[S]pring is such an amazing season, as the winter is finally starting to let go of it’s hold on us and summers is starting to peak its head out of hiding we can start shedding the layers and are getting ready for some major Vitamin D saturation. There is such a sense of freedom, walking outside with nothing but a light jacket on and daring to go sockless after a long winter of parkas and fighting with your child about why they must wear their snow pants for the 100th time. However, it is not just sunshine and rainbows for everybody, for a lot of people it is also the season of itchy watery eyes and the relentlessly runny nose.
Unfortunately, pollen is almost impossible to avoid, and anti-histamines are a very convenient remedy, but if you are looking for some more natural approaches to reducing the symptoms of Hay Fever this year, I may have some options for you.
[O]ne key element in helping you make it through allergy season is to make sure that your body is in great shape by keeping it in balance. You want to make sure that you are getting enough sleep and exercise which will give your body sufficient energy to go into combat mode. Also, make sure that you are eating a well-balanced diet full of fresh whole foods, including lots of greens and fresh fruit, good healthy fats like avocados, nut butters and olive oil and that you drink plenty of water. You can also help to support your gut health by taking a good pro-biotic and drinking lots of bone broth. By doing all these things you will help to reduce inflammation in your body and increase your immune health this will aid your body to fight off seasonal allergens more effectively and reducing your symptoms.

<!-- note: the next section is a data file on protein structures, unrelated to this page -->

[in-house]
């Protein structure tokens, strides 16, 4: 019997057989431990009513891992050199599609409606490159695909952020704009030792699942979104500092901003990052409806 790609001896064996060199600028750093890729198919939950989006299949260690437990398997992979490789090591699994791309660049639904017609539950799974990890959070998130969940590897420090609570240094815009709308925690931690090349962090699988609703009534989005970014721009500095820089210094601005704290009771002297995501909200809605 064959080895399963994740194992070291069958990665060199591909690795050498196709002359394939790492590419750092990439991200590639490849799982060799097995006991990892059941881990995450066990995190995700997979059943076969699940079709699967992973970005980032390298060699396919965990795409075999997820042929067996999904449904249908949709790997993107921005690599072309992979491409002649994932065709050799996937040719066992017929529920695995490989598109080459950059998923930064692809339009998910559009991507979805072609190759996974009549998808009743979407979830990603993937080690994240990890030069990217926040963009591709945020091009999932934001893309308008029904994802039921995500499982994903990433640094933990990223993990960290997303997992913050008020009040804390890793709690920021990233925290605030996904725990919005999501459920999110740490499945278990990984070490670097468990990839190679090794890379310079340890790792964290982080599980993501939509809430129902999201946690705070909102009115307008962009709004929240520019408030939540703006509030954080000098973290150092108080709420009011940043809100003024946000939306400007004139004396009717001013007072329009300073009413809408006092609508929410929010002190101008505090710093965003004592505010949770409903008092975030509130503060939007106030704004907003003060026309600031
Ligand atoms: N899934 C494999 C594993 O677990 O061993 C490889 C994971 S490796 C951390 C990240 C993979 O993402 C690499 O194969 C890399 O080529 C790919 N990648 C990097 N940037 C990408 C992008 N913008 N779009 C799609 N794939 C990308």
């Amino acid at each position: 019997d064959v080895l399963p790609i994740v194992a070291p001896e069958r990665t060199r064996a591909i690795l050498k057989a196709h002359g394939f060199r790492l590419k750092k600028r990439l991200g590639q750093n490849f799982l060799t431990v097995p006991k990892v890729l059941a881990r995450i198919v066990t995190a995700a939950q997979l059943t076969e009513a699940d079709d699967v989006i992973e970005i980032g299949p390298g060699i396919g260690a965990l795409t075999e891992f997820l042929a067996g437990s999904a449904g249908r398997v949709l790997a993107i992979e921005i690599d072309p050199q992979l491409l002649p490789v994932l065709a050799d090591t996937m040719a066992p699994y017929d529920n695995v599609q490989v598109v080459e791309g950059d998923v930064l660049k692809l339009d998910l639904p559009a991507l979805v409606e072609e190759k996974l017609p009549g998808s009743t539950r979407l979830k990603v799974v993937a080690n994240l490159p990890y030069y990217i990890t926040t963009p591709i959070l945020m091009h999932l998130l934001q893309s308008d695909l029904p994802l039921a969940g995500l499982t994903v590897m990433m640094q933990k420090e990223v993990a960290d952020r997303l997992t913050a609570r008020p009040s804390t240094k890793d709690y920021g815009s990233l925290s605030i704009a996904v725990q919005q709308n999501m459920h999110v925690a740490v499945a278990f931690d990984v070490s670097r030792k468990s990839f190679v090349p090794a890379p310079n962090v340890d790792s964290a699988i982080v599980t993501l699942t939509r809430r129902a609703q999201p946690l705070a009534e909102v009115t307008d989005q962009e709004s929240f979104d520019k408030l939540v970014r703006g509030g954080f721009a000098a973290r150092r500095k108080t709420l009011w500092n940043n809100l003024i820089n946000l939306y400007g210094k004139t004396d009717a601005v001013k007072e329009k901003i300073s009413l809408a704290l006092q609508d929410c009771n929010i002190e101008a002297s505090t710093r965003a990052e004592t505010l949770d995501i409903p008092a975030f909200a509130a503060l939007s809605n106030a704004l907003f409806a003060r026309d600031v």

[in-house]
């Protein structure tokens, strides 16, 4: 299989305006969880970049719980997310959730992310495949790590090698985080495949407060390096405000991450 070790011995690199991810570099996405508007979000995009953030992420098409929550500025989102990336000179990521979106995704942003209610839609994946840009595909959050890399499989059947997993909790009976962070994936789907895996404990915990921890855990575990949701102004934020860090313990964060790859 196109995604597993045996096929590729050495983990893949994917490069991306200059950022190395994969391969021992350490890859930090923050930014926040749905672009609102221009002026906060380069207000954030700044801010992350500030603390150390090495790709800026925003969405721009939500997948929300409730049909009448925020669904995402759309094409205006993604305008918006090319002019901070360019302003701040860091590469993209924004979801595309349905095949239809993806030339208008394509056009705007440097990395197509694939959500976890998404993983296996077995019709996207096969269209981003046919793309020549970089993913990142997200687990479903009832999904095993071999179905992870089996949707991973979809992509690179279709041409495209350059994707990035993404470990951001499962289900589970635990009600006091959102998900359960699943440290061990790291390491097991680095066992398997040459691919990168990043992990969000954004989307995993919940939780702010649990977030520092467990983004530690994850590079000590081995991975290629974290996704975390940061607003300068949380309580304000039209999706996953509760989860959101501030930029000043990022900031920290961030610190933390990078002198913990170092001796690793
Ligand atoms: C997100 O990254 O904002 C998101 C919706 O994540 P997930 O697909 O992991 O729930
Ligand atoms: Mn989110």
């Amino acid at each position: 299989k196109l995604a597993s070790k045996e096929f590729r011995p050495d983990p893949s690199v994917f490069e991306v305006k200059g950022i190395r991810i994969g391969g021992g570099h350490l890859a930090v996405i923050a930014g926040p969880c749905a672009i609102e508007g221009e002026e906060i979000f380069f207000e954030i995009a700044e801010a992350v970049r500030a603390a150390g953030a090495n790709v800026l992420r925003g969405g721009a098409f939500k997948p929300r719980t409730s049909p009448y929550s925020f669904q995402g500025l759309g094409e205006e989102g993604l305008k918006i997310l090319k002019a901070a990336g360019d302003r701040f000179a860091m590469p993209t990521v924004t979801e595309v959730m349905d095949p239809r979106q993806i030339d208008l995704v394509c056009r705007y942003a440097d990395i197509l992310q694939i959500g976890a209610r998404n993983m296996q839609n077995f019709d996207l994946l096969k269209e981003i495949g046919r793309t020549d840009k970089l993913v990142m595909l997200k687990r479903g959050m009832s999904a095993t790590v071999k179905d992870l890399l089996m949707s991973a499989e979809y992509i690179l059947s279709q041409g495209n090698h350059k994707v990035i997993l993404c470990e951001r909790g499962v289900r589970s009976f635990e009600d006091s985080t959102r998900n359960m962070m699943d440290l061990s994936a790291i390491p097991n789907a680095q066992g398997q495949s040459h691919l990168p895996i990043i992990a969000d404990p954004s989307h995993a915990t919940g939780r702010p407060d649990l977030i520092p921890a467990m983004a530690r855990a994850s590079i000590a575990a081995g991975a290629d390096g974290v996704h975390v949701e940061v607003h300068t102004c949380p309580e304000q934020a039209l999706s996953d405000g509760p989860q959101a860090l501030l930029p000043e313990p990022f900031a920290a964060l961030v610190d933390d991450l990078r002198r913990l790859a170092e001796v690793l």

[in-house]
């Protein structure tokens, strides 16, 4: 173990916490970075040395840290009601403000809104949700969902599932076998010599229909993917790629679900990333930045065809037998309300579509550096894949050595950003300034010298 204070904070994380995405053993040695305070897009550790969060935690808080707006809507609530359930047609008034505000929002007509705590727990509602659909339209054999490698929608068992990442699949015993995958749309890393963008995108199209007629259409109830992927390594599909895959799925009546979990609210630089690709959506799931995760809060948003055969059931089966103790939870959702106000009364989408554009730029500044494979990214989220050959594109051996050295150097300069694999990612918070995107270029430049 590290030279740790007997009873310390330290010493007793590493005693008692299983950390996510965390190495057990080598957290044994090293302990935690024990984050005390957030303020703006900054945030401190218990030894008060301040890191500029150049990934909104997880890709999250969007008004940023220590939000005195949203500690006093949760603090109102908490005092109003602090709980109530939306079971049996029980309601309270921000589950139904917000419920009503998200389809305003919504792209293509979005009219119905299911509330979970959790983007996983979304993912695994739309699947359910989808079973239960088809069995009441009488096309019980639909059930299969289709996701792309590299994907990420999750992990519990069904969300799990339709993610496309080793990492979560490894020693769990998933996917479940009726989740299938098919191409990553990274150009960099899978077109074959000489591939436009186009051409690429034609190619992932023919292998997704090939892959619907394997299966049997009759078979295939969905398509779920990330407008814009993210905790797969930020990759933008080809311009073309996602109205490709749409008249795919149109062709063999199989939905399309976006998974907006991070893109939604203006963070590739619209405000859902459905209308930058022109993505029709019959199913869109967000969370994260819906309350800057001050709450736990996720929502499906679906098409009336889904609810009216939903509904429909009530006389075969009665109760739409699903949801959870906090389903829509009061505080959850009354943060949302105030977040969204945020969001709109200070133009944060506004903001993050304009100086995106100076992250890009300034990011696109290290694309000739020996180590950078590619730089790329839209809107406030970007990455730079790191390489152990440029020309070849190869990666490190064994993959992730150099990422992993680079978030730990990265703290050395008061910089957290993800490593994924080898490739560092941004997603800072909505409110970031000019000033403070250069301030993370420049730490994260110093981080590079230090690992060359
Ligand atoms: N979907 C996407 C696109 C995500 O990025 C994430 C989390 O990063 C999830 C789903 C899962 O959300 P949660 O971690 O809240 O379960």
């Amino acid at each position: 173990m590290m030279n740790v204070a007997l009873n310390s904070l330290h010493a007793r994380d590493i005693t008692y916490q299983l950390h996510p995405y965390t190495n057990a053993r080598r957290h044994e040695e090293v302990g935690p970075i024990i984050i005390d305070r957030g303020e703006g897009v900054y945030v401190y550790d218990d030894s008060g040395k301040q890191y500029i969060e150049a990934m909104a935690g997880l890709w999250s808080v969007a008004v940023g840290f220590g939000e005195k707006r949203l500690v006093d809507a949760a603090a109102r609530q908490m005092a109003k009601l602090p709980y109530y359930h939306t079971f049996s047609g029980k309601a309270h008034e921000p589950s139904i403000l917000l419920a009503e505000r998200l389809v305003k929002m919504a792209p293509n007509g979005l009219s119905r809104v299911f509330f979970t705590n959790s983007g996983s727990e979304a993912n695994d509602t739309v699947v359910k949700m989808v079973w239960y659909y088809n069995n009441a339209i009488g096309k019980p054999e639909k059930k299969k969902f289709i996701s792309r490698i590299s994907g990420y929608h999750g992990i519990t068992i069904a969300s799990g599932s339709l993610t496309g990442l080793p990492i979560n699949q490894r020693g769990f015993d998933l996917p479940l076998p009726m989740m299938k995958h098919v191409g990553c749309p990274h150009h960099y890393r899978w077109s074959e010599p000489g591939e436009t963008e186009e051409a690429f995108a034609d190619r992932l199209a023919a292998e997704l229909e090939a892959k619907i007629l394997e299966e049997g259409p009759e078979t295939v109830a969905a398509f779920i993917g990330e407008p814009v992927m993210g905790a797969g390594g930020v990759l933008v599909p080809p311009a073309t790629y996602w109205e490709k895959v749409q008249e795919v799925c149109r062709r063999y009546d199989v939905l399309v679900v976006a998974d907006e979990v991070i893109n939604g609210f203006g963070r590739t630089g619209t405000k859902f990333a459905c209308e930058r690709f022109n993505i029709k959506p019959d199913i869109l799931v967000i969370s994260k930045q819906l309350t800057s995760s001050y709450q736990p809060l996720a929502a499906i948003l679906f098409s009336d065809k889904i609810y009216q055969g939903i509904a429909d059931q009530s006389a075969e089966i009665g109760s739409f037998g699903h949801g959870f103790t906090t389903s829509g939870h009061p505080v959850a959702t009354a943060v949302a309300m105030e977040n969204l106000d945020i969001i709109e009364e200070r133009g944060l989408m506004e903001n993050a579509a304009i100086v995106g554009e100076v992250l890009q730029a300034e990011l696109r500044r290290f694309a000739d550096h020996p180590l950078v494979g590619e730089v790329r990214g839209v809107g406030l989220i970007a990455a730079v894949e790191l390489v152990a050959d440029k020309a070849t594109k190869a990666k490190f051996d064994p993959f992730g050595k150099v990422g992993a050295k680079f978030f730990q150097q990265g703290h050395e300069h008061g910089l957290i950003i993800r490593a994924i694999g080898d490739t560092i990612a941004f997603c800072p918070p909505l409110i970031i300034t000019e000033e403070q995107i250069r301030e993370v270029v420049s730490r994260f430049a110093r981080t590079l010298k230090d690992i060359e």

So, you could just lock yourself in the house until spring is all over, don’t go outside, don’t open the windows basically just pretend that outside doesn’t exist. Okay… clearly that is a little extreme, but there are times of the day when pollen is more active and scheduling your day around these times may help. Pollen counts are generally higher early in the mornings and in the late evening as pollen rises as the day heats up in the morning and settles in the cooler temperatures of the evening. So mid-day should be better cause less allergic reactions however, there are some days where the pollen count is just high all day and it may be make sense on those days to just stay indoors as much as possible. Also, as tempting as it is to hang your clothes and sheets outside to dry pollen attaches itself to clothes and then there is no getting away from it.
Quercetin has been proven to help reduce the symptoms of allergies and can be found in a lot of plant foods such as coniferous vegetables, such as broccoli and cauliflower, onions and citrus fruits and can also be taken in supplement form. This isn’t a quick fix however like anti-histamines as it needs time to build up in your system and it is suggested that you start taking it a few weeks prior to spring starting.
Another recommendation I have heard is to take a teaspoon of local raw honey daily. The logic behind this is it will help you build up immunities to the pollen from the area. As honey is made from the pollen from local plants you would be ingesting a small does of the specific pollen that is creating a reaction in your body. If nothing else, it could be used a healthier sugar replacement for your morning coffee.
I hope that spring brings more joy than suffering for you. It has been a long drawn out winter and I am so ready from sunshine and warmth. Let me know what you do to deal with seasonal allergies and if you have any different recommendations.